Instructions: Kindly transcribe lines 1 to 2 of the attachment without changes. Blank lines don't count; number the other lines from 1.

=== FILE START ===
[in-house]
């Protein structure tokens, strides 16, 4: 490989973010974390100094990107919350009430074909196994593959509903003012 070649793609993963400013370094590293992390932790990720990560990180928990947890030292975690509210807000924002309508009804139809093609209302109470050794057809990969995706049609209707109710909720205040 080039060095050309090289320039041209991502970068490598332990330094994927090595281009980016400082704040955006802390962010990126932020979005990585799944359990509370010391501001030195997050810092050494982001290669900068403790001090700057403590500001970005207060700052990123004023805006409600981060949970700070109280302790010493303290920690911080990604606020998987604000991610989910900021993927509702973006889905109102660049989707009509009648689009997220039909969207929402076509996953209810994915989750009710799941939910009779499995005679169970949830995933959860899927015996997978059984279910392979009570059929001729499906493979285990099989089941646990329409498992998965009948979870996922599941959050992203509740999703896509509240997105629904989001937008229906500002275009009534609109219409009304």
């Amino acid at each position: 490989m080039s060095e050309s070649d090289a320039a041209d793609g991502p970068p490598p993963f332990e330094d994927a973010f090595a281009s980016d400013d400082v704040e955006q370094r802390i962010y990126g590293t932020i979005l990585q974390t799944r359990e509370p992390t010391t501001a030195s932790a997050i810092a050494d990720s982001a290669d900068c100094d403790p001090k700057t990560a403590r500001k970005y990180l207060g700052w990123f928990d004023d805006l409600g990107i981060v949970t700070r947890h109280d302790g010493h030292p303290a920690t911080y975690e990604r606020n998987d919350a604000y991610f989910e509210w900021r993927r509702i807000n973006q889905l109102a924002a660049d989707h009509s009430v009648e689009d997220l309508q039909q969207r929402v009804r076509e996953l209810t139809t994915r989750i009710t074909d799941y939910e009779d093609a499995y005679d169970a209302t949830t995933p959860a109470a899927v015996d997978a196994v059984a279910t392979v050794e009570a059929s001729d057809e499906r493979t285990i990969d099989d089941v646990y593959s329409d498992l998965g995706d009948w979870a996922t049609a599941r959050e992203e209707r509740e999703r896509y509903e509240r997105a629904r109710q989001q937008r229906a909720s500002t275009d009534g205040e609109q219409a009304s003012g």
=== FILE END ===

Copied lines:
[in-house]
């Protein structure tokens, strides 16, 4: 490989973010974390100094990107919350009430074909196994593959509903003012 070649793609993963400013370094590293992390932790990720990560990180928990947890030292975690509210807000924002309508009804139809093609209302109470050794057809990969995706049609209707109710909720205040 080039060095050309090289320039041209991502970068490598332990330094994927090595281009980016400082704040955006802390962010990126932020979005990585799944359990509370010391501001030195997050810092050494982001290669900068403790001090700057403590500001970005207060700052990123004023805006409600981060949970700070109280302790010493303290920690911080990604606020998987604000991610989910900021993927509702973006889905109102660049989707009509009648689009997220039909969207929402076509996953209810994915989750009710799941939910009779499995005679169970949830995933959860899927015996997978059984279910392979009570059929001729499906493979285990099989089941646990329409498992998965009948979870996922599941959050992203509740999703896509509240997105629904989001937008229906500002275009009534609109219409009304």